Cinematic tradition suggests that Hollywood films, like plays, are divided into acts. Thompson (1999) streamlined the conception of this largescale film structure by suggesting that most films are composed of four acts of generally equal length—the setup, the complicating action, the development, and the climax (often including an epilog). These acts are based on the structure of the narrative, and would not necessarily have a physical manifestation in shots and transitions. Nonetheless, exploring a sample of 150 Hollywood style films from 1935 to 2005, this article demonstrates that acts shape shot lengths and transitions. Dividing films into quarters, we found that shots are longer at quarter boundaries and generally shorter near the middle of each quarter. Moreover, aside from the beginnings and ends of films, the article shows that fades, dissolves, and other non-cut transitions are more common in the third and less common in the fourth quarters of films.
James E. Cutting, Kaitlin L. Brunick and Jordan E. Delong
James E. Cutting, Catalina Iricinschi and Kaitlin L. Brunick
This article presents a new method to create maps that chart changes across a cinematic narrative. These are unlike narrative spaces previously discussed in the literature—they are abstract, holistic, dynamic representations based on objective criteria. The analysis considers three films (All About Eve, Inception, and MASH) by counting the co-occurrences of main characters within scenes, and 12 Angry Men by counting their co-occurrences within shots. The technique used combines the statistical methods of correlation, multidimensional scaling, and Procrustes analysis. It then plots the trajectories of characters across these spaces in All About Eve and Inception, regions for characters in Inception and MASH, and compares the physical arrangement of jurors with their dramatic roles in 12 Angry Men. These maps depict the changing structures in the visual narrative. Finally, through consideration of statistical learning, the article explores the plausibility that these maps mimic relations in the minds of film viewers.
Austro-German Filmmaker, Bestselling Author, and Journalist Colin Ross Discovers Australia
that her image of the United States was based upon the “sugary adolescent concept of American life” found in the Hollywood films of her youth. Evenings spent in Melbourne’s “picture palaces” had taught her that the nation was composed of “dumb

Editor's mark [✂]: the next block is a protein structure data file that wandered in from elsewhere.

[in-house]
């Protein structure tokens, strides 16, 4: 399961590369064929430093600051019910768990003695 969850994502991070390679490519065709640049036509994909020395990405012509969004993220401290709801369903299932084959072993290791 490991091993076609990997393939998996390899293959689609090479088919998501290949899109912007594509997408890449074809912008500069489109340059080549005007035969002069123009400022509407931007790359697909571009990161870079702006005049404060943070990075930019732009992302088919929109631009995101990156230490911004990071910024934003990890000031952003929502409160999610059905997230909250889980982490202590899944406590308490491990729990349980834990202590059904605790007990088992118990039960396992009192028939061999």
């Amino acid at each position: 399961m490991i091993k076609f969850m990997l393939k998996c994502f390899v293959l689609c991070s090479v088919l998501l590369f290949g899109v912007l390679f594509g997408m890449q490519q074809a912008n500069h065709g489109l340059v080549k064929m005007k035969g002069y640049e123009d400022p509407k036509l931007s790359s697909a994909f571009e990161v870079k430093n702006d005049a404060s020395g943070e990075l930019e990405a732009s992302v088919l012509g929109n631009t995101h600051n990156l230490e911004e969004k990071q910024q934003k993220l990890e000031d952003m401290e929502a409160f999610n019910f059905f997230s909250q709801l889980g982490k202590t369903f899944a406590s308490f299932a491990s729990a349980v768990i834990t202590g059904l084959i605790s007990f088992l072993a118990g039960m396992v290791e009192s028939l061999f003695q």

Marty McFly as a 1980s Teenage Boy Role Model
to films about teenage boys that were set and made in the 1980s, because, however incidentally, they offer role models for those of us who hope to raise slightly less overscheduled boys. (I confess to personal interest; I have two small sons.) When we
A Cognitive Approach to the Experience of Narrative Complexity in Film
Veerle Ros and Miklós Kiss
an accurate representation of our everyday experience of reality), we need only look at the nonmimetic, “unnatural” modes in which classical film narratives represent reality. In classical Hollywood cinema, time is highly condensed, characters
feature-length film (117 minutes) classified as a “Biography/Drama/History” on the Internet Movie Database ( IMDb 2013a ). It relies on traditional Hollywood genre conventions, fictional narrative structures, and filming styles to convey the “real” story
James E. Cutting, Kaitlin L. Brunick and Jordan DeLong
This is an amendment to the article "How Act Structure Sculpts Shot Lengths and Shot Transitions in Hollywood Film" by the same authors published in Projections 5(1), summer 2011.
Tim Bergfelder, Erica Carter, and Deniz Göktürk, eds., The German Cinema Book (London: British Film Institute, 2002)
Lutz Koepnick, The Dark Mirror: German Cinema between Hitler and Hollywood (Berkeley: University of California Press, 2002)
Adrian Martin, Mise en Scène and Film Style: From Classical Hollywood to New Media Art, Palgrave Close Readings in Film and Television (Basingstoke: Palgrave Macmillan, 2014), xviii + 235 pp., £60 (hardback).
John Gibbs, The Life of Mise-en-Scène: Visual Style and British Film Criticism, 1946–78 (Manchester: Manchester University Press, 2013), viii + 280 pp., £65 (hardback).
Lucy Fife Donaldson, Texture in Film, Palgrave Close Readings in Film and Television (Basingstoke: Palgrave Macmillan, 2014), ix + 194 pp., £55 (hardback).
Hollywood Defines the American Boy, 1930–1934
This essay examines the portrayals of boys in American film, especially Jackie Cooper, during the “pre-code” period of Hollywood sound films, roughly 1930-1934. With the Great Depression cutting movie attendance, studios explored social taboos to entice audiences. As a result, childhood concerns, including issues of adoption, strained parental (especially father-son) relationships, or failing before one’s peers, were themes that threatened boys’ identities.